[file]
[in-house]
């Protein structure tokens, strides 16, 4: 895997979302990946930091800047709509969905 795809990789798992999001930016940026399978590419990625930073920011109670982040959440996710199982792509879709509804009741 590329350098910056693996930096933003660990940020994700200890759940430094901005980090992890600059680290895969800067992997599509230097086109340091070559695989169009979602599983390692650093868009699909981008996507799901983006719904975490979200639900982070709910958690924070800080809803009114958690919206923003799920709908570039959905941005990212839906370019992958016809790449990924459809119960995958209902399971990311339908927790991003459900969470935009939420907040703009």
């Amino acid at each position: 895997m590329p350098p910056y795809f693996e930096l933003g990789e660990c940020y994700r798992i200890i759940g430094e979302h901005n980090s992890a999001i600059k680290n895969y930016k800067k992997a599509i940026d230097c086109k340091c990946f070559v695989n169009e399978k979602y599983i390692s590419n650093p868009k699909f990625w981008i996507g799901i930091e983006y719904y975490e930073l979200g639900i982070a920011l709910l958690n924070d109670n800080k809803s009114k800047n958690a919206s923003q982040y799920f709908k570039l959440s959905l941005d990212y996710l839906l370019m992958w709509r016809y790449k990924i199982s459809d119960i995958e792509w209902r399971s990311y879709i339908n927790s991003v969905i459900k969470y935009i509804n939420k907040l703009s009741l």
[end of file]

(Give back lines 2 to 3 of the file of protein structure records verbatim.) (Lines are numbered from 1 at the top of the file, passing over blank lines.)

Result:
């Protein structure tokens, strides 16, 4: 895997979302990946930091800047709509969905 795809990789798992999001930016940026399978590419990625930073920011109670982040959440996710199982792509879709509804009741 590329350098910056693996930096933003660990940020994700200890759940430094901005980090992890600059680290895969800067992997599509230097086109340091070559695989169009979602599983390692650093868009699909981008996507799901983006719904975490979200639900982070709910958690924070800080809803009114958690919206923003799920709908570039959905941005990212839906370019992958016809790449990924459809119960995958209902399971990311339908927790991003459900969470935009939420907040703009």
């Amino acid at each position: 895997m590329p350098p910056y795809f693996e930096l933003g990789e660990c940020y994700r798992i200890i759940g430094e979302h901005n980090s992890a999001i600059k680290n895969y930016k800067k992997a599509i940026d230097c086109k340091c990946f070559v695989n169009e399978k979602y599983i390692s590419n650093p868009k699909f990625w981008i996507g799901i930091e983006y719904y975490e930073l979200g639900i982070a920011l709910l958690n924070d109670n800080k809803s009114k800047n958690a919206s923003q982040y799920f709908k570039l959440s959905l941005d990212y996710l839906l370019m992958w709509r016809y790449k990924i199982s459809d119960i995958e792509w209902r399971s990311y879709i339908n927790s991003v969905i459900k969470y935009i509804n939420k907040l703009s009741l």